Nobody’s buying Tom Watson’s underhand ‘compliment’ to John McDonnell

Tom Watson and John McDonnell
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Following John McDonnell’s appearance on BBC’s The Andrew Marr Show on Sunday 15 December, Tom Watson posted a barbed compliment to the shadow chancellor. But people knew exactly what Watson was up to, and they were quick to call him out.

McDonnell interview

During the interview, Marr pressed McDonnell for an apology on Labour’s election defeat. And McDonnell graciously accepted responsibility:

it’s on me… I apologise to all those wonderful Labour MPs who’ve lost their seats, who worked so hard. I apologise to all our campaigners, but most of all I apologise to those people who desperately needed a Labour government.

Previously Marr claimed none of the Labour leadership had given “a proper apology” for Labour’s defeat. But Jeremy Corbyn had already accepted “full responsibility for the result”.

Watson’s veiled compliment

Then shortly afterwards, enter Watson. Watson made a veiled attack on Labour’s election manifesto through a ‘compliment’ to his former colleague. Watson said McDonnell was “enigmatic” and the “stand out figure in his faction”. Then he went for the jugular:

But nobody was buying Watson’s cunning “compliment”. And the response was just perfect:





































“His faction”

When Watson referred to McDonnell’s “faction”, he revealed a lot about his own relationship within the Labour Party. And his comment on the manifesto doesn’t really stand up. Because research suggested Labour’s manifesto itself was popular with voters.

Watson to apologise?

While Watson takes aim at Labour through this deceitful compliment, both Corbyn and McDonnell have apologised to the British people. This says a lot about them.

They apologised to former Labour MPs and activists, but most importantly they apologised to the British people who needed this manifesto the most. Had Watson and others got behind the Labour leader then British people may have got what they so desperately needed. We await a sincere and heartfelt apology for that.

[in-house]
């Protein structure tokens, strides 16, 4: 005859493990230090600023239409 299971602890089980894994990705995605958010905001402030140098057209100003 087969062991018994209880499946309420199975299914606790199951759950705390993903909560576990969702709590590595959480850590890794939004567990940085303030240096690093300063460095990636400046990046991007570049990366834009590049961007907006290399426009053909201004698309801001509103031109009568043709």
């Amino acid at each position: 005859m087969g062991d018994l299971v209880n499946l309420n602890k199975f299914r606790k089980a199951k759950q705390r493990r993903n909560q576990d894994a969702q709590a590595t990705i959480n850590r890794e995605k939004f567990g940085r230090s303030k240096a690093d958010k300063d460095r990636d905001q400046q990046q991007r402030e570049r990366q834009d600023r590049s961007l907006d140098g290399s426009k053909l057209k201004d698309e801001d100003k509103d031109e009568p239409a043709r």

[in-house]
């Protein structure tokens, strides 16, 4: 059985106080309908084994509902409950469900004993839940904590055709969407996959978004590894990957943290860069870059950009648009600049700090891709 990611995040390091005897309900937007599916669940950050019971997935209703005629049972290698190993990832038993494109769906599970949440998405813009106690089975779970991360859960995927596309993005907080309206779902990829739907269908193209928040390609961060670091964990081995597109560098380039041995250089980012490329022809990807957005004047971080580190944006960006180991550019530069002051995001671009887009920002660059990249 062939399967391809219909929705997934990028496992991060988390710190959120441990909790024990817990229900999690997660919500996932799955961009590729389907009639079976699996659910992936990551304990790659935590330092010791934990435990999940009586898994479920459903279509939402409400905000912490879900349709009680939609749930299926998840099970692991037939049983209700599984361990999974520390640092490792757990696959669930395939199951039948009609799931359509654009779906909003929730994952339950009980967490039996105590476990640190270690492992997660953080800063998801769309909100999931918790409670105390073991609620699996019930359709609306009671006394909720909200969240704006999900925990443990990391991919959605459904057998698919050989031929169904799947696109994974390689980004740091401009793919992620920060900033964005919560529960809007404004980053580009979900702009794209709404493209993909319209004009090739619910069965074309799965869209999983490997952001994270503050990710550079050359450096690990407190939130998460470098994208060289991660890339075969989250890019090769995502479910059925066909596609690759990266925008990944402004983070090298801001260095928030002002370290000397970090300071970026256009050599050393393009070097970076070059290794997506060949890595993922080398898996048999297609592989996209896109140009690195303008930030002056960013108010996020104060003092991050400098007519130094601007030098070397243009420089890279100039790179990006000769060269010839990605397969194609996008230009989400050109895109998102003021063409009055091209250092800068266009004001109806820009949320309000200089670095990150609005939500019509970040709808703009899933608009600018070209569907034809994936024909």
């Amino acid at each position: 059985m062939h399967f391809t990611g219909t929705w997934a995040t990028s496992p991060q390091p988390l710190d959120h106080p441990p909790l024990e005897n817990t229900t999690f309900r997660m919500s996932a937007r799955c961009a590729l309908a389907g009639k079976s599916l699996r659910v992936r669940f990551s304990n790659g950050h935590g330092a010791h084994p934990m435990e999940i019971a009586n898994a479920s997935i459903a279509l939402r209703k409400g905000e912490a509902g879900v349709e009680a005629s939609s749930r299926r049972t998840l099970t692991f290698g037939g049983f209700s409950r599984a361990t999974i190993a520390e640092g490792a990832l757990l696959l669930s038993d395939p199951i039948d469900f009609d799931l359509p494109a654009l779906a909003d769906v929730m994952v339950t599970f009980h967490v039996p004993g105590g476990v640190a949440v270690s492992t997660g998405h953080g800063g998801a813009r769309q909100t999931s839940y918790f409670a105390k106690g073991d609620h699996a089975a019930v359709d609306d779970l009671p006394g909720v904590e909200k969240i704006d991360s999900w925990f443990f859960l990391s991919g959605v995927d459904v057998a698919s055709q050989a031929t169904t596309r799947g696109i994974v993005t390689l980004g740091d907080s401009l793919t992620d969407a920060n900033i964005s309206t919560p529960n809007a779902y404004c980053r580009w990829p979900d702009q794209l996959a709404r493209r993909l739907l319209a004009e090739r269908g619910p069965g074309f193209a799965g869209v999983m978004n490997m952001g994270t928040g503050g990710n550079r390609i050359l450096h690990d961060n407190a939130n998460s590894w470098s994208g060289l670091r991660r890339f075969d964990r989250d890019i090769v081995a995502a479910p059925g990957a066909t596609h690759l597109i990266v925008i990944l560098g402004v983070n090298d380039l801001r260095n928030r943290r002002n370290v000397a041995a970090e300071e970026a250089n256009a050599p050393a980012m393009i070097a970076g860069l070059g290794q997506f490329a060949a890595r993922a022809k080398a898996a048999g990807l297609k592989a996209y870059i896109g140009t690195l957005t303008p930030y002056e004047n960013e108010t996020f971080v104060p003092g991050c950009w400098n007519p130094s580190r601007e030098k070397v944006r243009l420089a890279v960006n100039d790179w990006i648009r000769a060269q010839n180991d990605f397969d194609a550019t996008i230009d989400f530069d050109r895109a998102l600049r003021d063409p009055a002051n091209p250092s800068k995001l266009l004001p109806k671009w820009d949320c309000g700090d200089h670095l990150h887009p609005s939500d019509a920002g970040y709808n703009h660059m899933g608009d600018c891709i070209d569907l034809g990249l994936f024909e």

Featured image via Twitter – BBC PoliticsTwitter – Tom Watson

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  • Show Comments
    1. The manifesto did go down “quite well”, if you were any, either or all of the following

      Under 30
      Have a rose tinted view of the public services when they were all nationalised
      Think that earning £80K , means you are rich enough not to be affected by tax rises
      Live in London
      Live in any other city bigger than Newcastle
      Can travel quite comfortably, always on public transport, without losing a lot of time

      Take away those who don’t fall into this category and you now see why the election was lost

    2. Banbroview is quite wrong. Most of the people who voted Labour don’t fall into those categories. The Labour voters in Wigan, Preston, Blackburn, Lancaster, Sunderland for example. £80,000 pa is well above the national average of c £30,000. Public transport is appalling in working-class areas in the north: many stayed Labour. But the real point is disparity of wealth. It is an affront to democracy because the very wealthy, either corporates or individuals, buy power. Billionaires have more influence over government policy that millions of voters. Democracy rests on equality: one person, one vote. Not one billion, all the influence you like.
      Watson was the man who declared Labour a “Remain and reform party”. That is what lost the crucial c300,000 votes in the 59 constituencies which gave Johnson his majority. It was too blank a rebuttal of the Labour Leave voters. Watson goes for the manifesto because of his right of centre parti pris.
      Stepehn Kinnock has just been on the telly talking about the “conspiracy theory” which must be shut down in the Party. What conspiracy theory is that? He needs to be clearer. And apparent confidence in Russian State intelligence. Where is the evidence any significant number of members have such confidence? Kinnock also spoke of the need for “Keynesian radicalism”. Intervention a la Keynes is better than neo-liberalism, but it isn’t radical. Keynes’s staring point is an acceptance of the relation between employee and employer. That’s about as radical as looking at the problems of feudal relations and taking feudalism for granted. There is a story, perhaps apocryphal, of Catherine the Great writing to Diderot for advice about the revolt of the Russian serfs. Diderot sent two words: “Abolish serfdom”. Good advice. What would Diderot write to Johnson if he asked for advice about, say, rough sleepers and food banks? Maybe give them houses and food.

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